AbstractMargaret Atwood's sense of time in her poetry is meant to convey a sweeping perspective: the past for her is historical, geological and mythic as well as personal. Atwood's poetry has moved from a preoccupation with the present to a preoccupation with the future. In her "Circe/Mud Poems," she examines the problem of inherited experience, and what this may or may not mean in terms of the future. The intellect is in opposition to the intuition. The relationship between men and women is the primary means of embodying the opposition or conflict in the poem. There are three levels of significance in these poems: the private, the banal, and the allegorical.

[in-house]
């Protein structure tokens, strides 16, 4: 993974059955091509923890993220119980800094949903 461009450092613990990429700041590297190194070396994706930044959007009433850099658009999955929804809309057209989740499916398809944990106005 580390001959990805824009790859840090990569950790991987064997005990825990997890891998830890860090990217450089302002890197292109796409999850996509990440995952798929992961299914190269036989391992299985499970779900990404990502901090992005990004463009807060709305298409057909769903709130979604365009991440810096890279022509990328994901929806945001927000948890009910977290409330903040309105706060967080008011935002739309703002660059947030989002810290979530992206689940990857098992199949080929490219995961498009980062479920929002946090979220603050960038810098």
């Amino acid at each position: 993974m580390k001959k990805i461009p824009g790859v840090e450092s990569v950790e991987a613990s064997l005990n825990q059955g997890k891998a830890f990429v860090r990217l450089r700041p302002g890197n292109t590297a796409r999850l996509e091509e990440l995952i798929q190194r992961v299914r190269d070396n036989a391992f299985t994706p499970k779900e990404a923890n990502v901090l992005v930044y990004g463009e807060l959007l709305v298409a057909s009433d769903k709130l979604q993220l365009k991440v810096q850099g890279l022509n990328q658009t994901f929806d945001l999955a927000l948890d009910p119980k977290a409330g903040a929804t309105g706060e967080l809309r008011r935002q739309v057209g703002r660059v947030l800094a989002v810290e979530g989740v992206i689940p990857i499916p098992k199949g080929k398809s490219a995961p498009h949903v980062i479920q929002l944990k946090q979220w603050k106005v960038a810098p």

Permissions requests from authors to reprint their work in books or collections authored or edited by the author are granted gratis, with a requirement that acknowledgement of first publication in Studies in Canadian Literature is included in the publication. Permission requests from external sources are charged a fee at the discretion of Studies in Canadian Literature; 50% of this fee is given to the author.